Data collected after years of litigation and months of investigation persuaded The New York Times to conclude that civilian casualties in Iraq and Afghanistan were much higher than the United States ever acknowledged. Summing up its efforts to probe the US wars in the greater Middle East region, the newspaper wrote: “The promise was a war waged by all-seeing drones and precision bombs.” But the documents NYT obtained showed “flawed intelligence, faulty targeting, years of civilian deaths — and scant accountability”.
The newspaper got access to the Pentagon documents about the war through Freedom of Information requests beginning in March 2017 and lawsuits filed against the US Defence Department and the Central Command. NYT reporters also visited more than 100 casualty sites and interviewed scores of surviving residents and current and former American officials. The findings, published this week in a two-part report, revealed that the US air war was “deeply flawed” and the number of civilian deaths had been “drastically undercounted”, by at least several hundreds, NYT reported.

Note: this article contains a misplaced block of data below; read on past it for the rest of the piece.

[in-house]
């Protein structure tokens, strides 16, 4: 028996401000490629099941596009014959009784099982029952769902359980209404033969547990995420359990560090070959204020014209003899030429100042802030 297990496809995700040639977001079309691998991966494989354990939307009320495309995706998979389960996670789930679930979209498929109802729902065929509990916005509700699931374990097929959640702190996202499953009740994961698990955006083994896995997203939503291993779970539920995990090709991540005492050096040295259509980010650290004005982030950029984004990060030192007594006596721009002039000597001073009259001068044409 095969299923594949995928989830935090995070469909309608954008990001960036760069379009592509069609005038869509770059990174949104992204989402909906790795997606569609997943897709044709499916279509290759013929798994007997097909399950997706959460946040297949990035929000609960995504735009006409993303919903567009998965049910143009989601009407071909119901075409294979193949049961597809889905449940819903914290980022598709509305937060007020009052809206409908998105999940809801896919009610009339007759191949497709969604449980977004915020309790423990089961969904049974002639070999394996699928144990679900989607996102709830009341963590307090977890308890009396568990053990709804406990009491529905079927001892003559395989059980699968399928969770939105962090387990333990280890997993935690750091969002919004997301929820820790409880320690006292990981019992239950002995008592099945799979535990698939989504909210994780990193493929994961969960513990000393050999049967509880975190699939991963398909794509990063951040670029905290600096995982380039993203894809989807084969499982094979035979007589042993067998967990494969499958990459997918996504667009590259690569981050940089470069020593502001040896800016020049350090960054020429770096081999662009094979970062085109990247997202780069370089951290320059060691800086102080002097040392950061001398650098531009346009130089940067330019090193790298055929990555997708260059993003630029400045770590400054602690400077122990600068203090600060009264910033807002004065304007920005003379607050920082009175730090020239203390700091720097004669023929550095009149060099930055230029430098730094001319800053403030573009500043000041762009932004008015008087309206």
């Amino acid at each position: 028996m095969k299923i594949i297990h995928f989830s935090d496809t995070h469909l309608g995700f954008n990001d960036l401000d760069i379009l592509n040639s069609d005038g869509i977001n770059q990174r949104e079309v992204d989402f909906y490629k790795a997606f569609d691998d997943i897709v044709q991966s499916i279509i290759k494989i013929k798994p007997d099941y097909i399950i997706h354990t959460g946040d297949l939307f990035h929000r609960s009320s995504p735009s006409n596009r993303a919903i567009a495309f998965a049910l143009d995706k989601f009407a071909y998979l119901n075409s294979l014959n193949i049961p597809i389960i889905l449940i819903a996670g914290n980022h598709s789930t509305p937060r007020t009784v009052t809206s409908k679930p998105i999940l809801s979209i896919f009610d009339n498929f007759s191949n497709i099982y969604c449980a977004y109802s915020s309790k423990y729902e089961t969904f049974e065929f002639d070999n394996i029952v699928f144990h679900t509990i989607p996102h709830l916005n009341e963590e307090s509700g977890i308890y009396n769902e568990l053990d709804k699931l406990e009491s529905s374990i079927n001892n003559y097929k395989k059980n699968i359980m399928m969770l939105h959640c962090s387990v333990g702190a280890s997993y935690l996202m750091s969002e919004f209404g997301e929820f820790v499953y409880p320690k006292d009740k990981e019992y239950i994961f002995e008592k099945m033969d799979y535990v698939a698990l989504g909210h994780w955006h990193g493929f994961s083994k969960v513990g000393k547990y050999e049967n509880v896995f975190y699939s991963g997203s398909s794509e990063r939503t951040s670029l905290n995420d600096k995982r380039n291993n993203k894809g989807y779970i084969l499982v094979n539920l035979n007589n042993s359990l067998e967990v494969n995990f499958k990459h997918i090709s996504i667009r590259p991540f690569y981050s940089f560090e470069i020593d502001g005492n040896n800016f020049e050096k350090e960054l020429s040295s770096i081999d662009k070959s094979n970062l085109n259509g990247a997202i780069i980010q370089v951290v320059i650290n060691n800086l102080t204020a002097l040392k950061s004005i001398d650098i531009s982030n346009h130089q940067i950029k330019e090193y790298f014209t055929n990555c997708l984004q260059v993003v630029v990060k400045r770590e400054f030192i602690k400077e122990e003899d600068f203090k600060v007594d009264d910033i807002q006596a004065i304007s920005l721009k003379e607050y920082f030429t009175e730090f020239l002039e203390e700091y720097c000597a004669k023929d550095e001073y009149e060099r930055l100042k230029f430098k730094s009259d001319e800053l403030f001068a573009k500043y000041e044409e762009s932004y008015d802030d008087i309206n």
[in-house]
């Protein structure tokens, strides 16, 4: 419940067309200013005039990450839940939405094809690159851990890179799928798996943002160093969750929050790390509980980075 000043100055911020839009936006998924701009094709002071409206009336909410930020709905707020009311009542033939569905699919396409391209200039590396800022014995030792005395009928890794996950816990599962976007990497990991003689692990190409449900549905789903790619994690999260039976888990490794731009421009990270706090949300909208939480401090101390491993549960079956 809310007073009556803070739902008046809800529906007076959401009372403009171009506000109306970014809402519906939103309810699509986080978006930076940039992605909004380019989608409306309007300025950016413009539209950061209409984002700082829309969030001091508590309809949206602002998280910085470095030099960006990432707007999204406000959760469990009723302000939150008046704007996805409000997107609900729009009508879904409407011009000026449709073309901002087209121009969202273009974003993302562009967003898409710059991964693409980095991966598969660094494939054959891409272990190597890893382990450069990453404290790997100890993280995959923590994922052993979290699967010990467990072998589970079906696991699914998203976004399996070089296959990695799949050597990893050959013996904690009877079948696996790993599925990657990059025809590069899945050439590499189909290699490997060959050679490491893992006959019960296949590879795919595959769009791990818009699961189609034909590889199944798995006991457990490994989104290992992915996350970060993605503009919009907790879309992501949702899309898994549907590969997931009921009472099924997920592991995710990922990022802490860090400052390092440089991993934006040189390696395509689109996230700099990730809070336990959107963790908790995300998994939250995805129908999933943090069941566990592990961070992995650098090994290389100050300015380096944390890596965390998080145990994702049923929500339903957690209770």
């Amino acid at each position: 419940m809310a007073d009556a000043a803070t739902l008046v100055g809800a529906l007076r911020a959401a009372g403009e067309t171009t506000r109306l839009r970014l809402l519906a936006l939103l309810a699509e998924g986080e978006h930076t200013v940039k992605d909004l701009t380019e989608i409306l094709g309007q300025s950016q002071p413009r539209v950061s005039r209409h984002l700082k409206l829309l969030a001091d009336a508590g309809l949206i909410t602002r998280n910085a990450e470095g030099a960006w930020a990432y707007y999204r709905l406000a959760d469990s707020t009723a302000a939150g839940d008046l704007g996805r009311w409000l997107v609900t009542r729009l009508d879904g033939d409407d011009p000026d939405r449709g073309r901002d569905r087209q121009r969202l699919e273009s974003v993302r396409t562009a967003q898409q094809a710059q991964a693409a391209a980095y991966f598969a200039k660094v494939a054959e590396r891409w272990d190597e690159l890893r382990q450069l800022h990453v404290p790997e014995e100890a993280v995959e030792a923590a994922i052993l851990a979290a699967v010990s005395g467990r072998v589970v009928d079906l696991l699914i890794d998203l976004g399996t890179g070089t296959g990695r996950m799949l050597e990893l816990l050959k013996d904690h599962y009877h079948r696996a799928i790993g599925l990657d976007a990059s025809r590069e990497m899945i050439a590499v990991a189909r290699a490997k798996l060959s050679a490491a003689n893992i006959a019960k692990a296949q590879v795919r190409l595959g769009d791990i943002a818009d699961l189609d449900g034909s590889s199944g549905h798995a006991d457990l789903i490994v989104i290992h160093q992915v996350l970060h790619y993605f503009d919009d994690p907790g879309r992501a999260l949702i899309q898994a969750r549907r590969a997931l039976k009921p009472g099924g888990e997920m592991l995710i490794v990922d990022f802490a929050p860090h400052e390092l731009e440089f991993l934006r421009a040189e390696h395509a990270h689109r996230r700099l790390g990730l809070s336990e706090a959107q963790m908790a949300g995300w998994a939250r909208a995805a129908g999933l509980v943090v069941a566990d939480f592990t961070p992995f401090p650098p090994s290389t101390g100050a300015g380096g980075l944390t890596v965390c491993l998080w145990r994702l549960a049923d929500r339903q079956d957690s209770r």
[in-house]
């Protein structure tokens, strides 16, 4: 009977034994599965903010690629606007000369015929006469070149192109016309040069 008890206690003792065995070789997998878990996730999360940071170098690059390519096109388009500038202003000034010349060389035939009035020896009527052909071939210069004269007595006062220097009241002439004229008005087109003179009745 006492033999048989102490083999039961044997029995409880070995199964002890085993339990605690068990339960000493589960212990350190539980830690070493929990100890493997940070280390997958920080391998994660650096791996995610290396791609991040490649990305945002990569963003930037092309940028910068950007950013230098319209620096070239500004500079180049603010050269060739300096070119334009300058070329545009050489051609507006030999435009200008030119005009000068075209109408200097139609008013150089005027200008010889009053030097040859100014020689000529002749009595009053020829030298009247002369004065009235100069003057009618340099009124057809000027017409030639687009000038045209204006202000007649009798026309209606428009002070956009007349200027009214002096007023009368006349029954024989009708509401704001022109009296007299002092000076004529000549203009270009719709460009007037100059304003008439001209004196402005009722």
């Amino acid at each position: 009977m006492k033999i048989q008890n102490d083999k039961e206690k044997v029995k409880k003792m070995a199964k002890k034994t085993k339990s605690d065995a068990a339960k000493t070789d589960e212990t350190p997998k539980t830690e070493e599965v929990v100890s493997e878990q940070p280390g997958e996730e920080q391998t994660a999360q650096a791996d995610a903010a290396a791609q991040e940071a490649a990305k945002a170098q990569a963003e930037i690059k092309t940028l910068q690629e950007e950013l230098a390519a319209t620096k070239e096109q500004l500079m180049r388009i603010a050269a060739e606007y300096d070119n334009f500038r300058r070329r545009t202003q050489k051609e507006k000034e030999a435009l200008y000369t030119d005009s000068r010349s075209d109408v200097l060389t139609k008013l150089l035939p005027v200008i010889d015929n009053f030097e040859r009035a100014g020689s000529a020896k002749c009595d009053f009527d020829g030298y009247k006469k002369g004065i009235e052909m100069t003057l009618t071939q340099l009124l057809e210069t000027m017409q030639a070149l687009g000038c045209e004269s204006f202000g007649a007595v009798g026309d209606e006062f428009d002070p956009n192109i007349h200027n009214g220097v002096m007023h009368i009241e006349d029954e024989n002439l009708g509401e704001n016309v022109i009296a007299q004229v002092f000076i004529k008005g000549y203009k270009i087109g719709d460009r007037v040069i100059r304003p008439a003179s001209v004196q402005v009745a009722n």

The document contradicted the Pentagon’s claim that the drone technology made it possible to destroy a part of a house filled with enemy fighters while leaving the rest of the structure standing. The NYT report revealed that over a five-year period, US forces executed more than 50,000 airstrikes in Afghanistan, Iraq and Syria, with much less than the advertised precision.
Noting that before launching airstrikes the military must navigate elaborate protocols to estimate and minimise civilian deaths, the report acknowledged that often available intelligence “can mislead, fall short, or at times lead to disastrous errors”.
Source : DAWN
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